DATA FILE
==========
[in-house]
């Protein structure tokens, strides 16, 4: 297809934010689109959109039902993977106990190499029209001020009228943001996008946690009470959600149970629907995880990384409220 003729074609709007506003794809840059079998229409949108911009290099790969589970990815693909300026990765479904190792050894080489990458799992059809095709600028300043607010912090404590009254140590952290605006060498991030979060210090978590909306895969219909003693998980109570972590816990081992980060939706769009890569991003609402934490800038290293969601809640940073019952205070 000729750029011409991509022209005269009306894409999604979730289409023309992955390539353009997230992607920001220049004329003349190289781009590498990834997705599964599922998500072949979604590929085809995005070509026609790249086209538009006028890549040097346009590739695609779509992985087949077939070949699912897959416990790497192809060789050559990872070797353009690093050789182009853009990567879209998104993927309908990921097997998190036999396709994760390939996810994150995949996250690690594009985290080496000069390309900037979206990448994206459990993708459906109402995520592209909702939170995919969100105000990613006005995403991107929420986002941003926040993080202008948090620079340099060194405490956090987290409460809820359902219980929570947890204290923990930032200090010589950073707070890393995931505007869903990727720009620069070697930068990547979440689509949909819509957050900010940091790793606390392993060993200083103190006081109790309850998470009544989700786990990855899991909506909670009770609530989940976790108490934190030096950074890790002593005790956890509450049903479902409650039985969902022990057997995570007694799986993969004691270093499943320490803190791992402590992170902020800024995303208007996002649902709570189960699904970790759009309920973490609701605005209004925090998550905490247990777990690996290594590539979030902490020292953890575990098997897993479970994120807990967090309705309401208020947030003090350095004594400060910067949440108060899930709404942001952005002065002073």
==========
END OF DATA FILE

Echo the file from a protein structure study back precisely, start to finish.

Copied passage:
[in-house]
């Protein structure tokens, strides 16, 4: 297809934010689109959109039902993977106990190499029209001020009228943001996008946690009470959600149970629907995880990384409220 003729074609709007506003794809840059079998229409949108911009290099790969589970990815693909300026990765479904190792050894080489990458799992059809095709600028300043607010912090404590009254140590952290605006060498991030979060210090978590909306895969219909003693998980109570972590816990081992980060939706769009890569991003609402934490800038290293969601809640940073019952205070 000729750029011409991509022209005269009306894409999604979730289409023309992955390539353009997230992607920001220049004329003349190289781009590498990834997705599964599922998500072949979604590929085809995005070509026609790249086209538009006028890549040097346009590739695609779509992985087949077939070949699912897959416990790497192809060789050559990872070797353009690093050789182009853009990567879209998104993927309908990921097997998190036999396709994760390939996810994150995949996250690690594009985290080496000069390309900037979206990448994206459990993708459906109402995520592209909702939170995919969100105000990613006005995403991107929420986002941003926040993080202008948090620079340099060194405490956090987290409460809820359902219980929570947890204290923990930032200090010589950073707070890393995931505007869903990727720009620069070697930068990547979440689509949909819509957050900010940091790793606390392993060993200083103190006081109790309850998470009544989700786990990855899991909506909670009770609530989940976790108490934190030096950074890790002593005790956890509450049903479902409650039985969902022990057997995570007694799986993969004691270093499943320490803190791992402590992170902020800024995303208007996002649902709570189960699904970790759009309920973490609701605005209004925090998550905490247990777990690996290594590539979030902490020292953890575990098997897993479970994120807990967090309705309401208020947030003090350095004594400060910067949440108060899930709404942001952005002065002073």